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Police Services’ Help Us, Help You Campaign addresses visibility of house numbers

'In an emergency, seconds count'
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The ability of police, ambulance drivers and firefighters to clearly identify your address could be a matter of life and death.

Beginning on Thursday, July 13, the Timmins Police Service’s Youth in Policing Initiative (YIPI) students will be present throughout the city, distributing information about the city’s By-Law No. 2005-6095, which pertains to house numbering.

Information will be left at residences which do not meet the proper house numbering criteria.

“It’s called Help Us, Help You, and its a public awareness campaign to remind residents that house numbers on buildings should be clearly marked and visible,” explained Kate Cantin, Timmins Police Communications Officer. “We have heard from a number of emergency services worker who stress the importance of these numbers being visible.”

“In an emergency, seconds count,” added Cantin. “So, it is essential that first responders have all the necessary information to locate those in need quickly and efficiently.”

As July 14, Youth in Policing Initiative students will be distributing information to homes and business in Timmins, Schumacher and South Porcupine that do not currently conform with the City of Timmins by-law 2005-6095 on address visibility. The brochure will inform owners about the need to make their street number more visible from the curb to emergency responders.

“Keep in mind that the by-law is there for a reason, and that is to allow addresses to be quickly identified in case of an emergency,” said Cantin.

The by-law will be posted on TPS' website for home and building owners who want more details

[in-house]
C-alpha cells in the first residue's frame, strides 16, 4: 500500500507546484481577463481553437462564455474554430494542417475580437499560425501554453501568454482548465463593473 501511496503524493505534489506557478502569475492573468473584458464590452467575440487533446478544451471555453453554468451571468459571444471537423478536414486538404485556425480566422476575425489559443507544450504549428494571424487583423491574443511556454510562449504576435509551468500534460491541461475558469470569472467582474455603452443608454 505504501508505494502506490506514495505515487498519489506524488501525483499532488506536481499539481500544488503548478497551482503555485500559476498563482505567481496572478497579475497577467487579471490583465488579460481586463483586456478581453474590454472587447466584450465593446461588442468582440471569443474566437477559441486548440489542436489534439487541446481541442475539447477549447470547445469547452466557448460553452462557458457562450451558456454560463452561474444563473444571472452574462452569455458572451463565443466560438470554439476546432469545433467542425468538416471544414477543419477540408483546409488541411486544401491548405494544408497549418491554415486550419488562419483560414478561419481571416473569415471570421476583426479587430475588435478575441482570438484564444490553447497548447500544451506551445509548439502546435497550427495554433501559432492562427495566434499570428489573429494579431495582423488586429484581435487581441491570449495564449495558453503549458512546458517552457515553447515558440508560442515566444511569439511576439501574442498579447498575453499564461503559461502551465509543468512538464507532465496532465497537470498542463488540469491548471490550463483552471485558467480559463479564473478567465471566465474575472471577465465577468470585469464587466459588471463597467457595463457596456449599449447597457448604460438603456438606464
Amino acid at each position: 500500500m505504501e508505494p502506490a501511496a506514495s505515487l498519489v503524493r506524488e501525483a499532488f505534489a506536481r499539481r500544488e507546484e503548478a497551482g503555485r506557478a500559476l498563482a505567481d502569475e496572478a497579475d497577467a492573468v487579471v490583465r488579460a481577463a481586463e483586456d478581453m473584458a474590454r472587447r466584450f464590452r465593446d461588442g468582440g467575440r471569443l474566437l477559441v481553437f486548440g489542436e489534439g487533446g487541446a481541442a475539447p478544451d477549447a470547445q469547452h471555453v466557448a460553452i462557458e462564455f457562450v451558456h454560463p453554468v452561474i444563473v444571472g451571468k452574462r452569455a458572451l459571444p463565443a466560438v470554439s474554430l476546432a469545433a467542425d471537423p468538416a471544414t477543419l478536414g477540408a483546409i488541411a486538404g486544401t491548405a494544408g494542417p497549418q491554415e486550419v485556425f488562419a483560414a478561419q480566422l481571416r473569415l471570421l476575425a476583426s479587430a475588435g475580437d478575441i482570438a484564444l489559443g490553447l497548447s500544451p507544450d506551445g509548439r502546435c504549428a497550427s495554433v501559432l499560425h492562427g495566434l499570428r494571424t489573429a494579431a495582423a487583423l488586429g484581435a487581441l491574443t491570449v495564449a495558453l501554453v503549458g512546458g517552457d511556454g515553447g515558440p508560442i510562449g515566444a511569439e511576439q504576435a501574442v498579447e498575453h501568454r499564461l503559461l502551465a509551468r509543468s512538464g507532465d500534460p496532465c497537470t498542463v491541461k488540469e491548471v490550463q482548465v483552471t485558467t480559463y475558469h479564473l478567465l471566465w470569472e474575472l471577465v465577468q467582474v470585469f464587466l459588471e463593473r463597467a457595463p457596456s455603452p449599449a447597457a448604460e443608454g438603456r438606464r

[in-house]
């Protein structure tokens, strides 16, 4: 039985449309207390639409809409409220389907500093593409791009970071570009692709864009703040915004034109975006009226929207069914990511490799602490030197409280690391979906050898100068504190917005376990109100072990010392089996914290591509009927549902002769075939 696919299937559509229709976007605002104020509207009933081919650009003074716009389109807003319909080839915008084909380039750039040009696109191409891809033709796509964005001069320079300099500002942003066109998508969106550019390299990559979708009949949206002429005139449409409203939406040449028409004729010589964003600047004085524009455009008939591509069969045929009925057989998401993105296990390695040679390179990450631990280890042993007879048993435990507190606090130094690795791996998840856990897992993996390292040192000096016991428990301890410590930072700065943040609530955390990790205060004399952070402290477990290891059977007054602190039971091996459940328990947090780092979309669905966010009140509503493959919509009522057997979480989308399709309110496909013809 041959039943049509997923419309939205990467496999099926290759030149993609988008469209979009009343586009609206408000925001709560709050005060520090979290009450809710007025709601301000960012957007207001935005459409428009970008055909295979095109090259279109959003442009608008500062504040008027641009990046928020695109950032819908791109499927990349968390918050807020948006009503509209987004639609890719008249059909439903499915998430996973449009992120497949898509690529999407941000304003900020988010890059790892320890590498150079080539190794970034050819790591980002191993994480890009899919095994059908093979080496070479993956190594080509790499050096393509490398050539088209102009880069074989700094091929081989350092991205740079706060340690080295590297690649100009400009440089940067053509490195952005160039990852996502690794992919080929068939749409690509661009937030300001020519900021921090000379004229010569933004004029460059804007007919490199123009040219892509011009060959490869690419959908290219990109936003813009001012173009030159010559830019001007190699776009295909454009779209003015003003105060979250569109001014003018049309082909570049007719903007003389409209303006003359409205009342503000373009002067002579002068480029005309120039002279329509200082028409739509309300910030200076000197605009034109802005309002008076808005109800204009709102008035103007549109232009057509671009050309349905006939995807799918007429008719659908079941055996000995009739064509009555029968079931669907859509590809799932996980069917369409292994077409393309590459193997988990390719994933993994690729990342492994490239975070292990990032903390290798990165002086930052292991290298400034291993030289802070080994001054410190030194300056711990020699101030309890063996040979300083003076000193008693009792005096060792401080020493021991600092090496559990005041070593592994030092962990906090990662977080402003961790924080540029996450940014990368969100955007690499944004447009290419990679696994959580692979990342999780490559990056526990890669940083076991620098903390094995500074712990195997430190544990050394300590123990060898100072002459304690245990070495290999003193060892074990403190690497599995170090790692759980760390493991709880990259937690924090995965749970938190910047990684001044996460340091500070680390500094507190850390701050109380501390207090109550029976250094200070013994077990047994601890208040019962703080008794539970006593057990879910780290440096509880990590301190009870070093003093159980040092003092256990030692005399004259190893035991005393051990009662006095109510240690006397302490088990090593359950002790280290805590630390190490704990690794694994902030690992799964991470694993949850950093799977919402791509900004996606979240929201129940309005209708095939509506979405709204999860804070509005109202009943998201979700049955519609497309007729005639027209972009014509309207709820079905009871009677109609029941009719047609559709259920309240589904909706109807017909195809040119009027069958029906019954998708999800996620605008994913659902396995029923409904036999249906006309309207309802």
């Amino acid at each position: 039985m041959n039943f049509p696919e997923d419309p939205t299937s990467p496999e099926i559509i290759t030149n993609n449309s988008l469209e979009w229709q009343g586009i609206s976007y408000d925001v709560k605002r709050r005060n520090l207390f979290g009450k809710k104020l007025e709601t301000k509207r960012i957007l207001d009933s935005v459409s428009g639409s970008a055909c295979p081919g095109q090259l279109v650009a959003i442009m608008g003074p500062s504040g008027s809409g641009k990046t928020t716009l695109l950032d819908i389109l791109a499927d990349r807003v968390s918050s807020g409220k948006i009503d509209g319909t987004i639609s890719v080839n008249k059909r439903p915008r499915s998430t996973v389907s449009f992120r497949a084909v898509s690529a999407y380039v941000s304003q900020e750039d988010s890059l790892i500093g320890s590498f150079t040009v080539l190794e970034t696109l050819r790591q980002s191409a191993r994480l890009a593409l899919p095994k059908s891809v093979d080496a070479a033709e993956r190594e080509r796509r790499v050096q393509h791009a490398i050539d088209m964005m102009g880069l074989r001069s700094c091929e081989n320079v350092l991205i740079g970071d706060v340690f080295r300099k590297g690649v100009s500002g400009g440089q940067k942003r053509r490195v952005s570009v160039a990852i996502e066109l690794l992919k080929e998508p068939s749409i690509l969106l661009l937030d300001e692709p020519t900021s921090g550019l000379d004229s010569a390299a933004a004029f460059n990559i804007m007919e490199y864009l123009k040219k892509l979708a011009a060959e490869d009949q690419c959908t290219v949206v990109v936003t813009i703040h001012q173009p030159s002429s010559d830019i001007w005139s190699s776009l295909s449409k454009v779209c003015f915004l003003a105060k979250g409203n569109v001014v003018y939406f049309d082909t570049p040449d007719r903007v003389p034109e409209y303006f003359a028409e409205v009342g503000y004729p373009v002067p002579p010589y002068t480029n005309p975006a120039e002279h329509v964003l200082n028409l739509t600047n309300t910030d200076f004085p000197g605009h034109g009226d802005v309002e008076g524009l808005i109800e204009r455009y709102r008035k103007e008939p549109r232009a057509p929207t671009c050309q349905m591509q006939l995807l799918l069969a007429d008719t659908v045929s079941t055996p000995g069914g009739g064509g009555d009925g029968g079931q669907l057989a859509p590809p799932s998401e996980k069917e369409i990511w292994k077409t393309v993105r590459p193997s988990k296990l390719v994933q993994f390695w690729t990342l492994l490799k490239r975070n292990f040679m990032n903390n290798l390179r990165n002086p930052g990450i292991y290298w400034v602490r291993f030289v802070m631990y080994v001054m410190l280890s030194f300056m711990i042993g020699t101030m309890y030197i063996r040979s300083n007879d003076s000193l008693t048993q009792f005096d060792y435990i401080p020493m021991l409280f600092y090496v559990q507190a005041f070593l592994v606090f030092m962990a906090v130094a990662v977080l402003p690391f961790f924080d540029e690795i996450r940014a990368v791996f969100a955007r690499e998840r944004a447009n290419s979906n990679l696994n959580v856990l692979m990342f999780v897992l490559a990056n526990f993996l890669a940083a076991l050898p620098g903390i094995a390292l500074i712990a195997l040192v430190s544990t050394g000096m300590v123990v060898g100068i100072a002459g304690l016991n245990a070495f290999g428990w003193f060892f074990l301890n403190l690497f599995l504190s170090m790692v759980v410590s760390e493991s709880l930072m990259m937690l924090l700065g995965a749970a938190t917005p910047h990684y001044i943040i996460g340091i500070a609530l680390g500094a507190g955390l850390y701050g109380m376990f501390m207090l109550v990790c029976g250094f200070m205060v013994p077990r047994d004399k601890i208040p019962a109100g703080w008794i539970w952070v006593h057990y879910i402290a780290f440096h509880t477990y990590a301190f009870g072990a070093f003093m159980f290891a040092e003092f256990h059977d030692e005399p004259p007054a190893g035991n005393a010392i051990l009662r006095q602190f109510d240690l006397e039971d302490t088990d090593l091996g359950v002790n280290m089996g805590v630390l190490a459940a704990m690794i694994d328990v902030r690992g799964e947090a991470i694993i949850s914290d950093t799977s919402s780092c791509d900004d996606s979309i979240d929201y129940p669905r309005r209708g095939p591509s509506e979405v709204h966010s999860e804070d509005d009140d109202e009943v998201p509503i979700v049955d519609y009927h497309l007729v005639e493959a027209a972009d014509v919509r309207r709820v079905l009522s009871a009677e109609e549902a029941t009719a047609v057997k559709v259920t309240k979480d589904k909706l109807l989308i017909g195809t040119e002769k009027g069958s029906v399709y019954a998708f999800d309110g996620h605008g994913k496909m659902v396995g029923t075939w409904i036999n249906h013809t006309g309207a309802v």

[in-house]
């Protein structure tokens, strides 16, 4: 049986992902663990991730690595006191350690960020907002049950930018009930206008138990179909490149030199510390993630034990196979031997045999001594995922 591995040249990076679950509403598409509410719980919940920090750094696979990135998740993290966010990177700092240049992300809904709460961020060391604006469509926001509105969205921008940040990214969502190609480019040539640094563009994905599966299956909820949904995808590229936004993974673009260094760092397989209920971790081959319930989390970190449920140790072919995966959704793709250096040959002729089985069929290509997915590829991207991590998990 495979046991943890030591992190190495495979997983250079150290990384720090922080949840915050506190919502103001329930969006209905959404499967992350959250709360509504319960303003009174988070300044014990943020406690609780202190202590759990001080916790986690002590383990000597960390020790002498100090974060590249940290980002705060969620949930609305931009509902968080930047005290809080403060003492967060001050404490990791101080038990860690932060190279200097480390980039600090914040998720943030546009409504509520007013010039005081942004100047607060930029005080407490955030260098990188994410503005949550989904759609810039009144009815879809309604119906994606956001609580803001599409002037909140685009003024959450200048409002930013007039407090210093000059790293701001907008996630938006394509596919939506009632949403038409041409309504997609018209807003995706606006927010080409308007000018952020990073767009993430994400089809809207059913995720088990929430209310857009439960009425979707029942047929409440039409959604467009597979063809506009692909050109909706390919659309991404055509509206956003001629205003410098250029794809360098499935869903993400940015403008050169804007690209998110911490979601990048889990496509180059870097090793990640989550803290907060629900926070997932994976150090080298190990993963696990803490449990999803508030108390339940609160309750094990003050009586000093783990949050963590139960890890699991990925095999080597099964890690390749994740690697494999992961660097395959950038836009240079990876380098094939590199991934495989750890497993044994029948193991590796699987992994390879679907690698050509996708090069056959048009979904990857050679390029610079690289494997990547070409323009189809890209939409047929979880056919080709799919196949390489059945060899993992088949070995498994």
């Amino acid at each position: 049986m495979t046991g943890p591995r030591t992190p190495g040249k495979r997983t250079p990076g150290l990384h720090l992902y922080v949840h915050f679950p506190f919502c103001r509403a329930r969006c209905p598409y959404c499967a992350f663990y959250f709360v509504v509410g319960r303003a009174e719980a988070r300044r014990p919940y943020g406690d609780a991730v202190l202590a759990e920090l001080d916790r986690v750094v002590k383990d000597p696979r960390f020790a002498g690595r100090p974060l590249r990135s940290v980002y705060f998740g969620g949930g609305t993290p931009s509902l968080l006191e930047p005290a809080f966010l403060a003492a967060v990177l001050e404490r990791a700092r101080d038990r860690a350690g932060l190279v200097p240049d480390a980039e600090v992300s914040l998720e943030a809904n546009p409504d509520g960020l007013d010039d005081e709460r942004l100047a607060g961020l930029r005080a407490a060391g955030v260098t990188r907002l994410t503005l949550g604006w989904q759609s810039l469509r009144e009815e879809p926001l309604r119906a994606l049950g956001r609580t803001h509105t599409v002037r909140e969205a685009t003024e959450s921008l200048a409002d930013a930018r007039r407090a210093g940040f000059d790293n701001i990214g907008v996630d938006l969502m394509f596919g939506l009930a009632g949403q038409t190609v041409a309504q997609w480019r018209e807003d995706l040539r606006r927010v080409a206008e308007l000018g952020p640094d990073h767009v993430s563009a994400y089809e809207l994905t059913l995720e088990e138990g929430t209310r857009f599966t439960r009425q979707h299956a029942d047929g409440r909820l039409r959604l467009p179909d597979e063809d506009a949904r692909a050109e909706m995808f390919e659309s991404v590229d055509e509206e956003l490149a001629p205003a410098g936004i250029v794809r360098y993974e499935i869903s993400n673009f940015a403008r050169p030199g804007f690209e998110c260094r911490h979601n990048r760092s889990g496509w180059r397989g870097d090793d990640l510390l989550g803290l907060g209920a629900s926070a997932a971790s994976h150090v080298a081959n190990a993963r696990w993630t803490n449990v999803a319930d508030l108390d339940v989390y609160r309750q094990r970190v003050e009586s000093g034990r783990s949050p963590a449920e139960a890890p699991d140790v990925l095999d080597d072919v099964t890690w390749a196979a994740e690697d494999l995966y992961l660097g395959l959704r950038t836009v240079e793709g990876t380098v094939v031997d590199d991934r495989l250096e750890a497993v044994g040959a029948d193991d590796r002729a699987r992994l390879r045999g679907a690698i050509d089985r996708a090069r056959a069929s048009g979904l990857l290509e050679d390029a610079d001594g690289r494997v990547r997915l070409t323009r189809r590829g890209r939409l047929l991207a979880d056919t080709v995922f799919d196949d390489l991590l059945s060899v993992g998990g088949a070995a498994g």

By-Law 2005-6095 Respecting House Numbering

“The minimum size for a house number under City of Timmins by-law is 10 centimetres,” explained Kate Cantin, Communications spokesperson for TPS.

But size is only one factor. Sometimes the numbers cannot be seen because of shrubbery or because the numbers blend into the background building material colour

“Many of the numbering issues are in the older homes in the downtown area, but newer suburban homes on large lots also may have numbers that are too far to see from the road side,” explained Cantin. “Those homes should have their house numbers displayed on a sign post.”

The other problem emergency responders face is with the existence of many smaller, secondary homes behind the main house. The addresses of those homes should also be clearly visible.

By-Law 2005-6095 provides the criteria for the visibility of house and building numbers.

The bylaw states, house numbers must be located at the front of the building, at the main entrance, or over the garage, and not be displayed higher than the first store of the building. It must be legible on a contrasting background with contrasting numbers with the numbers having a minimum height of 10 centimetres.

“The goal is public information, not enforcement,” Cantin said. “We hope that this will educate people and hope the changes of will be made at houses that do not conform to the by-law.”

“Whether it is a police call, a fire call, an ambulance call they are all emergency calls and it could be a matter of life and death to locate the address --those five seconds could be the difference between life and death,”

Besides involvement with the Help Us, Help You Campaign, the Youth in Policing Initiative are involved in a variety of other projects.

“Youth in Policing Initiative students are with us all summer, and the help with all sorts of things this is only one campaign,” said Cantin. “ The students will help with community events like Urban Park and Stars and Thunders. Help around the office. Get a chance to see what policing is all about.”

Meet the Youth in Policing Initiative Team



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